How to Solve Big Problems and Test New Ideas in Just 5 Days

Jake Knapp

Jake teaches us the concept of design sprint initially developed at Google Ventures. It's all about dissecting and solving complex challenges within a limited timebox. He walks us through a 5 day process - from problem framing to testing an actual prototype, and shares valuable insights on facilitating workshops along the way.

Key Learning #1: Understand 'the decider'

The decider is a must-have. There’s no point running a design sprint without one, as they can easily overrule all findings. If the decider can’t be present, there are two options. One is to ensure that the decider participates at a minimum:

  1. In framing the problem on day 1.
  2. In choosing solutions on day 3.
  3. In seeing the results on day 5.

Another alternative is for the decider to transfer all their decision-making power to a proxy, but they must really mean it.

The decider is a decider for a reason; they can follow the results of team votes and opinions, but they don’t have to. Chosen solution must have full decider’s buy-in and conviction, or it won’t hold in the long run.

Key Learning #2: Nobody knows everything

Always invite experts. We might think we know everything, but we rarely do. Experts should include

  • Voice of customers.
  • Engineers
  • People who understand how money flow
  • People who are going to sell/distribute it.
  • People who worked on something similar in the past and failed.
  • Other SME.

Don’t skip inviting experts because ‘we don’t have questions to ask’. Explain the idea and ask them to spot if we missed something. If they are indeed experts, we wouldn’t even know what questions to ask anyway.

Key Learning #3: Monitor decision-making batteries

Workshops are exhausting - every decision we make drains our decision-making battery. Given how many decisions we take during workshops, we must preserve our decision-making power as much as possible.

When planning workshops, we should spread decision-making slots evenly and avoid situations when we need many decisions on day 2 and no decisions on day 3.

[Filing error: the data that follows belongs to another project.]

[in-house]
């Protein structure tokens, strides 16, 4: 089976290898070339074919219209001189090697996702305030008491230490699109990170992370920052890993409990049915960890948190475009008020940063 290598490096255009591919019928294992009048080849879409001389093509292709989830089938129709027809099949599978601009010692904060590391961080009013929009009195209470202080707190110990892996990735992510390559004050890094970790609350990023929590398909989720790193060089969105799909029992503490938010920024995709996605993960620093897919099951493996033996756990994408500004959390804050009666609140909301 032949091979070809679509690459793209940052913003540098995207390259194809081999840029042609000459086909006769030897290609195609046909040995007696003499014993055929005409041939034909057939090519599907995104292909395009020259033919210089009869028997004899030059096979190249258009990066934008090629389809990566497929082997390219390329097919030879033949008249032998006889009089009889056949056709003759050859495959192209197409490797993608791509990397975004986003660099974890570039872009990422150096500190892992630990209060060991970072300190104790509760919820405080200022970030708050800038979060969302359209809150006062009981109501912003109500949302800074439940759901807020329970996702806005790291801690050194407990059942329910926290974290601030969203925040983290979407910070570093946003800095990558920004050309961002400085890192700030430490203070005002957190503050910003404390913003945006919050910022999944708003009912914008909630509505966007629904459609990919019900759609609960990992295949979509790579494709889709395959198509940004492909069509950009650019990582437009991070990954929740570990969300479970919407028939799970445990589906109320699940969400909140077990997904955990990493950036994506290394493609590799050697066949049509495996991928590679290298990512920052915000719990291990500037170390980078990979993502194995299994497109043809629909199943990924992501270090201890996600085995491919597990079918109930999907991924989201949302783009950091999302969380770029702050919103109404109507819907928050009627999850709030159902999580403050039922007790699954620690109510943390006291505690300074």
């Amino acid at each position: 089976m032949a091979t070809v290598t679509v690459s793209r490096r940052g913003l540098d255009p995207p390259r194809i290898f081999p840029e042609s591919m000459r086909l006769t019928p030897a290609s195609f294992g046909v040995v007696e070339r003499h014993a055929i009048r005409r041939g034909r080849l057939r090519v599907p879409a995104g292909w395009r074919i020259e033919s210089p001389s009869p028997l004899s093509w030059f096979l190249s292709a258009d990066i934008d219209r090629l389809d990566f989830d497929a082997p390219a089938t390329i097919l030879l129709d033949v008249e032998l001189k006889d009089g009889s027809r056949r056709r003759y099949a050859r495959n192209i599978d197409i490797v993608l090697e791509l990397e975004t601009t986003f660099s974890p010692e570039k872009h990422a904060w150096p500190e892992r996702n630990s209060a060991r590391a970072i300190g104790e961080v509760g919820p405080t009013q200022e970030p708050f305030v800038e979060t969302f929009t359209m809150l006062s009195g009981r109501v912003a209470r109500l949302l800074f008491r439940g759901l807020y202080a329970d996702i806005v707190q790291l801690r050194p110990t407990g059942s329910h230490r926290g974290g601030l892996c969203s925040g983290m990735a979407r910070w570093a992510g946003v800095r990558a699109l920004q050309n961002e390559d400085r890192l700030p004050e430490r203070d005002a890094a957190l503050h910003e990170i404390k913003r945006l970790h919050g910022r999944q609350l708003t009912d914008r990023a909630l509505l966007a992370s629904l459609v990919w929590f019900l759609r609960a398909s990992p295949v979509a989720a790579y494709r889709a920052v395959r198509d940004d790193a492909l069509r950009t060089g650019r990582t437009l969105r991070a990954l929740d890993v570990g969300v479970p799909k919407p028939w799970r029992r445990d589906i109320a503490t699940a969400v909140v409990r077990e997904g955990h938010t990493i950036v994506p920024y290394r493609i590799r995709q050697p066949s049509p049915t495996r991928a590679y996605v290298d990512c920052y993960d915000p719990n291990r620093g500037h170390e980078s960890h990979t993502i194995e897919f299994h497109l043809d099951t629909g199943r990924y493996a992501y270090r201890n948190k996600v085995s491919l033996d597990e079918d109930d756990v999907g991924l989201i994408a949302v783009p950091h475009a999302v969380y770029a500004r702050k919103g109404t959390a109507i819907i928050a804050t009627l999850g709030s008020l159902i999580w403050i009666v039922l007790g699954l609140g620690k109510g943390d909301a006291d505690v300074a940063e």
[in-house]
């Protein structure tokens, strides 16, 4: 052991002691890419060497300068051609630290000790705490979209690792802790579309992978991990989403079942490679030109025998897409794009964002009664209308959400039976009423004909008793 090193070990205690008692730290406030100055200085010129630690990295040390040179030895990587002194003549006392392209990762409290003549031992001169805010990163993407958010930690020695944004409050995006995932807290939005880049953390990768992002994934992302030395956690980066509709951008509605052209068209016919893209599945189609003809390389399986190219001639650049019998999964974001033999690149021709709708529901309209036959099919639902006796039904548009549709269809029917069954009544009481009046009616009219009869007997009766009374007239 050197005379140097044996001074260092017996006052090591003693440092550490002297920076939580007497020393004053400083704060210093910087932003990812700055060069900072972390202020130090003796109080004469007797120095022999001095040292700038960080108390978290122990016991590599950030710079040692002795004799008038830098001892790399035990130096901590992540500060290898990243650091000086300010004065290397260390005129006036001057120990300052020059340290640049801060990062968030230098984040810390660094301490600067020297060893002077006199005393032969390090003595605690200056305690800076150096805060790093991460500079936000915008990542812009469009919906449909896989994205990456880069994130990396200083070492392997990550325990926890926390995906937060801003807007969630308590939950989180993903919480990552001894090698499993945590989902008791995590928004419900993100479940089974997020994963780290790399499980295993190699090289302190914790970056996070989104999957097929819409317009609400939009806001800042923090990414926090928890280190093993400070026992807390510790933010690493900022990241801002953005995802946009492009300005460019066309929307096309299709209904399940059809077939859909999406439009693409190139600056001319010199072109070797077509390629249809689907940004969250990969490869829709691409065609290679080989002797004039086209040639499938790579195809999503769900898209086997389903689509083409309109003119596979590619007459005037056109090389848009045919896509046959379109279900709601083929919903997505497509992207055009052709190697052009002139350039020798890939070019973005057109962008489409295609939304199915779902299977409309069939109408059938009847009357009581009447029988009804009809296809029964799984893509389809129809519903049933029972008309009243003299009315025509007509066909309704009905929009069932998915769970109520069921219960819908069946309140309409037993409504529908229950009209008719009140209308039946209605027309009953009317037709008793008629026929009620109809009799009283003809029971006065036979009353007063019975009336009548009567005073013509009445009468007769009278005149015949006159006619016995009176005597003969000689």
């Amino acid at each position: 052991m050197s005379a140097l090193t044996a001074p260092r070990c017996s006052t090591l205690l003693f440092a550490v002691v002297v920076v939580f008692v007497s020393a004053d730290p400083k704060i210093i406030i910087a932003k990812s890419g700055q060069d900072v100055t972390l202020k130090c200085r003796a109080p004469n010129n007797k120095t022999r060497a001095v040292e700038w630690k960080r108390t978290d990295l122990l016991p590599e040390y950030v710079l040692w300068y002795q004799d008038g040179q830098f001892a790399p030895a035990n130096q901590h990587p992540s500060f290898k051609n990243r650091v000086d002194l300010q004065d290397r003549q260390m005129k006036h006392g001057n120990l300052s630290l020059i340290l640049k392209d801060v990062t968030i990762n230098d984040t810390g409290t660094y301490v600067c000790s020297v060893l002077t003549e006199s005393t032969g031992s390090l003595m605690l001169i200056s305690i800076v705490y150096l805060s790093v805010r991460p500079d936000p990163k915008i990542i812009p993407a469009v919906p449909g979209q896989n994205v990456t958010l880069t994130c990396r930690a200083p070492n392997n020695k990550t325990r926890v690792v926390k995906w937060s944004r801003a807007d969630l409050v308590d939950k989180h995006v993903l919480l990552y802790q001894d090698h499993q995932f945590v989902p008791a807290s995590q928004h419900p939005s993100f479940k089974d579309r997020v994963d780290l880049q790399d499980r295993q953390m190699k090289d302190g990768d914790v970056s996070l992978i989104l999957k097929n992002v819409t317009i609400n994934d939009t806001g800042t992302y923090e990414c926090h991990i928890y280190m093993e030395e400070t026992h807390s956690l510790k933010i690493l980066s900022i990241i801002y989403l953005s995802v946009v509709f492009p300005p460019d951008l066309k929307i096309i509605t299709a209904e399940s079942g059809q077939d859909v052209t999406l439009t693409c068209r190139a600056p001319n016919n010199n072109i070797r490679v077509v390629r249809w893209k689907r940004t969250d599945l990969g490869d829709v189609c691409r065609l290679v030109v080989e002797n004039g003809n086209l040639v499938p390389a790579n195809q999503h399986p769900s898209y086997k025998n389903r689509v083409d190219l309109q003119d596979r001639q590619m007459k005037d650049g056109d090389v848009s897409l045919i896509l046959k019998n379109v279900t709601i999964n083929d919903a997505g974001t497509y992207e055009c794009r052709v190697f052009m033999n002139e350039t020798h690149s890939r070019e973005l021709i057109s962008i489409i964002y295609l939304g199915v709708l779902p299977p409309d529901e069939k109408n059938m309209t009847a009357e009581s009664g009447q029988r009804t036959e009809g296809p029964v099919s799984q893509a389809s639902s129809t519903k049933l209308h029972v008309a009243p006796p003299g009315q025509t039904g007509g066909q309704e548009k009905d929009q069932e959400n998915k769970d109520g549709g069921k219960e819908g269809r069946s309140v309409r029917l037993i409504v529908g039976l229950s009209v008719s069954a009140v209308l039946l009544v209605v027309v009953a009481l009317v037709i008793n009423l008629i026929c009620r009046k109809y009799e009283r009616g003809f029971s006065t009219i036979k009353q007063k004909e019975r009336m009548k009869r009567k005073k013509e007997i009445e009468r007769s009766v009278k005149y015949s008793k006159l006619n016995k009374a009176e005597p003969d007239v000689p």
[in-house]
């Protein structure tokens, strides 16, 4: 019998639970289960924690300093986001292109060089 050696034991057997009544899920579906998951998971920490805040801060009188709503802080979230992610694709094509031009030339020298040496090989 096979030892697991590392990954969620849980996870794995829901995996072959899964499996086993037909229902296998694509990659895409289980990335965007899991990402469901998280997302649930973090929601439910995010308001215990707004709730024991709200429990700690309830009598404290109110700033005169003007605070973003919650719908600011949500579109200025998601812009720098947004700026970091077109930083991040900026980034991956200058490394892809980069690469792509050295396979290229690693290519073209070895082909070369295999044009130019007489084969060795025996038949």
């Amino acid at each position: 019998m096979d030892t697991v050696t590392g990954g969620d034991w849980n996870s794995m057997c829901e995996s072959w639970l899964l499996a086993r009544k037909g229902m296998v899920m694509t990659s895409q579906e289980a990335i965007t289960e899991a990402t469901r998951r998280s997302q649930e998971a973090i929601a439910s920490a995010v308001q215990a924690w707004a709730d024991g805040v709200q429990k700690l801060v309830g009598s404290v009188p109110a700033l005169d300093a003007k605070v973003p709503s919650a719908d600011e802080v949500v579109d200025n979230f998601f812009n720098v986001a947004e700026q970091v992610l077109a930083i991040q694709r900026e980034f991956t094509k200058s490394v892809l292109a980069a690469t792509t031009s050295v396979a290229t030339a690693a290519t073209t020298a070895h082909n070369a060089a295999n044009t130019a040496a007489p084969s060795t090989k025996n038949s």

We should streamline the decision-making process. E.g. limiting the amount of ‘dot votes’ each participant has consumes more decision-making power than if there was no limit.
Lastly, make non-critical decisions quick by pushing them post workshops or calling out the decider to make the call and move on.

Key Learning #4: Invest in framing the problem and understanding workshop questions

There’s a reason Jake Knapp dedicated a whole day to understanding the problem to focus on.

Always start with the long-term goal, and preferably write it in a visible place - it should be a team’s bacon.

Before proceeding with the workshop, make sure we understand what questions need to be answered.

Another tactic is to do a pre-mortem. What can go wrong? What potential problems we can encounter when trying to achieve our solution?

Our goal is to have a clear problem we want to tackle, with clear questions we need to answer during the workshop and a clear end goal we strive to achieve.

Additional Insights
  • Best work happens when we have a challenge and limited time. Short deadlines enforce focus and creativity; plus, they require us to focus on the most pressing questions.
  • The phrase ‘remind us...’ comes in handy, even if we already [think we] know the answer. The answer might differ or reveal something new in a different context.
  • Always be capturing. When in doubt, ask for confirmation. ‘Does it look OK? How can we capture that?’
  • When facilitating, ask for permission to build better dynamics. ‘I’ll track time and remind us if we go off track. Is that OK with you?’.
  • If we want sketches to be anonymous, everyone should use the same pen and paper. Plus, we should give each drawing a ‘name’ to reference them easily.
  • Prototypes must appear real. We care about people’s reactions more than their comments, and to get genuine reactions, we need a realistic prototype.
  • Prepare storyboards before prototyping, so later we can focus on execution and avoid the trap of stopping work every now and then with a doubt ‘what should happen now?’, ‘what to build next?’.
  • Crazy 8s’ can also be used for copywriting, not only visuals. We can experiment with taglines, communication, etc.
  • If we intend to test multiple prototypes with one customer, it’s wise to use fake brands. There’s a difference between evaluating ‘Blue Orca shop vs Red Rabbit shop’ and ‘A or B...?’.
  • When in doubt about what to prototype, focus on the riskiest assumptions. There’s no point focusing on something we are confident about and plan to implement anyway.
  • Sometimes the most sensible next step after a design sprint is to plan another, more focused design sprint.
  • We get roughly 85% of insights after five tests with users.
  • Since an absolute ‘no devices’ rule is often hard to follow, we can try with ‘you have to leave the room to use the device’. This way, the team won’t feel like their freedom is limited, and leaving the room is somewhat disrespectful, so people won’t be motivated to do so without a compelling reason.
  • When presenting ideas, keep them anonymised until the very end. Don’t start a presentation with ‘author’s pitch’. It’s possible to pitch a mediocre idea as a great one, plus people's opinions might be skewed based on who is the author.
  • Consider queues for food when you plan to lunch outside during the workshop and ask people to eat light to avoid after-dinner energy drops.
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